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Raven and Pegasus each have their own reasons for denying their feelings for one another, but once they are all they have left in the entire world, how long can this charade really hold out? Sometimes, if you wish hard enough, dreams can come true, even if you should wake to find them gone like shadows in the morning. Set in Melbourne in the late 90s, Trapdoor is a psychological journey through darkness and light-a story of love, obsession, and beautiful more

Product details

  • Paperback | 400 pages
  • 140 x 214 x 28mm | 539.77g
  • Lost Violet Press
  • Lathlain, Australia
  • English
  • black & white illustrations
  • 0980556813
  • 9780980556810
  • 1,666,869

Customer reviews

I bought a paranormal romance book at the same time that I got a copy of TRAPDOOR (in terms of colour scheme only, the books have slightly similar-looking covers). The pararom book had something to do with the "salvation of the soul." I tried very hard to get through the book, but found most of the dialogue completely vapid, the plot shallow and unremarkable, and I was just left with the feeling that the book completely lacked any substance. I took a much longer time to read TRAPDOOR, and I'm so glad to see that there are some people in life who still bother to take the time to DEVELOP THEIR CRAFT (writing craft, in this case). I have recently sampled a lot of popular books (YA paranormal, etc), and a lot of them are kinda formulaic/similar to each other. No offense to any readers who enjoy those genres or types of work, though I always prefer to "spend my time" on good books that impart something of value. In terms of content, I think TRAPDOOR's strongest element is its navigation through and coverage of the soulful, spiritual dark aspect with regards to the turbulence of love and tough relationship situations. There's no "insta-love" and any formulaic/cliched love triangles here. This is a book where I will remember the story and characters. This is a book I'll be happy to return to and re-read in future. I'm happy to have it on my shelf. As for the pararom book (had to vent that out of my system at the start, lol), I can't remember the characters' names, and all I remember (and care to remember) is that it had a judiciously pretty cover. One of my other favourite aspects of TRAPDOOR was the self-harm scenes, and suicide theme. The scenes were more evocative than gory or gimmicky, with the emphasis being on expression over cheap sensationalism. I've read bestseller thrillers which glorify violence, mainstream fantasy books that feature scenes of "battle porn" -- the scenes in TRAPDOOR are a different thing altogether. I fully support the direction/evolution of Lost Violet Press (the independent publishing project of the author of TRAPDOOR). It'd be great for readers who enjoy quality, original work to talk about it (online, with their friends, etc), because these authors deserve to be recognized + have their work recognized (instead of the "writers" writing knock-offs of popular franchises hogging the spotlight via the media attention and glory). Readers are the ones who can shine the light on high-quality work from writers/creative types who are committed to something real and something true, to combat the proliferation of FLUFF that is constantly celebrated (I enjoy fluff from time to time, but not when it overshadows work that's fresh/original/uncompromising). Quality is remembered; popularity is replaceable. It is very clear which category TRAPDOOR falls into, which is where the rest of the author's books will also fall into, so long as there's always that Dedication/Commitment to Quality. -- Jess @ jessINK.comshow more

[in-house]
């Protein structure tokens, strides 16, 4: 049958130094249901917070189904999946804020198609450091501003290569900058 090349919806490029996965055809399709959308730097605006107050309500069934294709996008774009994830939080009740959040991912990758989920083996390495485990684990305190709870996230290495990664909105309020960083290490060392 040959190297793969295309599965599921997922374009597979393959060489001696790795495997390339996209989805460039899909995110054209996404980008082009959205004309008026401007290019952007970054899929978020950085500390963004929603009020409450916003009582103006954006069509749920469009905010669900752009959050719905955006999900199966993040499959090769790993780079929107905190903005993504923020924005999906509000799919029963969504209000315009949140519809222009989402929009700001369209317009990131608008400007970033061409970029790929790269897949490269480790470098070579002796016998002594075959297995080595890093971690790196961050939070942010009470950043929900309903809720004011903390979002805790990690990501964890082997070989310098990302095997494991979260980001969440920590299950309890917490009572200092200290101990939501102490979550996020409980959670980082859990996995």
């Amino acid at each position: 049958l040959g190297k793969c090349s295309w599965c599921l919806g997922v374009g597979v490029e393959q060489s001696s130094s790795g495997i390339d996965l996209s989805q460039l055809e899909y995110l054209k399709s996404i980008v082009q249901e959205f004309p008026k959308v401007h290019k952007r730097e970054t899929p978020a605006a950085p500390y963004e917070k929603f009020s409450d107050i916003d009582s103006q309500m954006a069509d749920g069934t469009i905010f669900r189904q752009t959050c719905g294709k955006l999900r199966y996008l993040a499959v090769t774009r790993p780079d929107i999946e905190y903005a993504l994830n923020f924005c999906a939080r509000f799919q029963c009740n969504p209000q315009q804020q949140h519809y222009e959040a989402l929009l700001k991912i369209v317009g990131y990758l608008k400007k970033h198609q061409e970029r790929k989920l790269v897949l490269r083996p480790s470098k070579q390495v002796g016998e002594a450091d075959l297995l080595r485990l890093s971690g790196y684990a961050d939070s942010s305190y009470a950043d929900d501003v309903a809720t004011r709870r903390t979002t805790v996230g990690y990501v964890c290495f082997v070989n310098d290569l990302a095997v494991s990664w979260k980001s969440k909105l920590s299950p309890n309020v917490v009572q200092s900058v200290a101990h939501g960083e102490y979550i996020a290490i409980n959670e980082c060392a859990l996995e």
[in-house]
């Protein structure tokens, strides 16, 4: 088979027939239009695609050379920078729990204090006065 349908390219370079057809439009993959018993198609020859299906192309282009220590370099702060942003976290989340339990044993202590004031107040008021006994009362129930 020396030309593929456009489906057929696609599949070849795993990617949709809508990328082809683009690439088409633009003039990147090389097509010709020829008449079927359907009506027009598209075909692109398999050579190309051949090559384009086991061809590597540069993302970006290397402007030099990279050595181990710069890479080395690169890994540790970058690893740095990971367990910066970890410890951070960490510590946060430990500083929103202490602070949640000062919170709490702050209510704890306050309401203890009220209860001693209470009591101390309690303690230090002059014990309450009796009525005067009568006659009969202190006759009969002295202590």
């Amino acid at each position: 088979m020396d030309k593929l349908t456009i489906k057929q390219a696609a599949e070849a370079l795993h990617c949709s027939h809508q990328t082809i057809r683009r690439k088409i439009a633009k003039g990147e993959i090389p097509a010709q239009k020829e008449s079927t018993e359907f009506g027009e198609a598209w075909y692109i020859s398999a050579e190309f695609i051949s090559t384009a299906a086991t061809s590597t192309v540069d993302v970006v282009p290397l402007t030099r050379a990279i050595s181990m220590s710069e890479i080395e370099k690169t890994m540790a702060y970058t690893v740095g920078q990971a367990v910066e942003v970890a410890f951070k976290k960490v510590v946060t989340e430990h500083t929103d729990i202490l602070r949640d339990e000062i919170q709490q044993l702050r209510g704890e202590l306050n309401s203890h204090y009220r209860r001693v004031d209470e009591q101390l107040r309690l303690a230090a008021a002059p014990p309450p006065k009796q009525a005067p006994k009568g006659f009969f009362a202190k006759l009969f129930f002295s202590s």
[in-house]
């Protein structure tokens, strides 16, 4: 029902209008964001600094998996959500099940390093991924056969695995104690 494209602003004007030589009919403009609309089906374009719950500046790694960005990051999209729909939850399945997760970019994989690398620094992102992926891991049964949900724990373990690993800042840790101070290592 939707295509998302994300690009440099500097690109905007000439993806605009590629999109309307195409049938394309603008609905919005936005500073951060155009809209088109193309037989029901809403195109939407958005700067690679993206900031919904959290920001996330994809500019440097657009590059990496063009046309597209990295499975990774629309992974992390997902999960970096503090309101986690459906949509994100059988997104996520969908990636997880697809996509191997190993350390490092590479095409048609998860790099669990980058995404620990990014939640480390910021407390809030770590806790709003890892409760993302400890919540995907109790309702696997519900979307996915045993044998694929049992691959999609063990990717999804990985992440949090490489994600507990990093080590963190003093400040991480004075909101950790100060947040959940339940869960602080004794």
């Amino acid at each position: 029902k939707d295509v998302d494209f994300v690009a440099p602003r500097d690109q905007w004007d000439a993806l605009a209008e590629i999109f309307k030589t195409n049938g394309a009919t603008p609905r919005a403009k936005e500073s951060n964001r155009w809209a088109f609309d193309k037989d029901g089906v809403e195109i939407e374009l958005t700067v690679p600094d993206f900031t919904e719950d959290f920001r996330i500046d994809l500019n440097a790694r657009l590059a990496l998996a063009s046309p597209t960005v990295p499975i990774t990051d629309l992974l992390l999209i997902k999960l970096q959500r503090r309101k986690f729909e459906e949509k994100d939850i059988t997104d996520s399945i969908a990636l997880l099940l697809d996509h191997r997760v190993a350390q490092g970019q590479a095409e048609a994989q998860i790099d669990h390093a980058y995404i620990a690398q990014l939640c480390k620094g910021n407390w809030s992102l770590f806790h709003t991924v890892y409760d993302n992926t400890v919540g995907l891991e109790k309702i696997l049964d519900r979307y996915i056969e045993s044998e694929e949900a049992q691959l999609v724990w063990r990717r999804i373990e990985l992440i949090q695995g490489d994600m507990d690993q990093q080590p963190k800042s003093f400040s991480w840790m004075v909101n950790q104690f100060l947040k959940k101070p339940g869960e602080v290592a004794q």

by Jess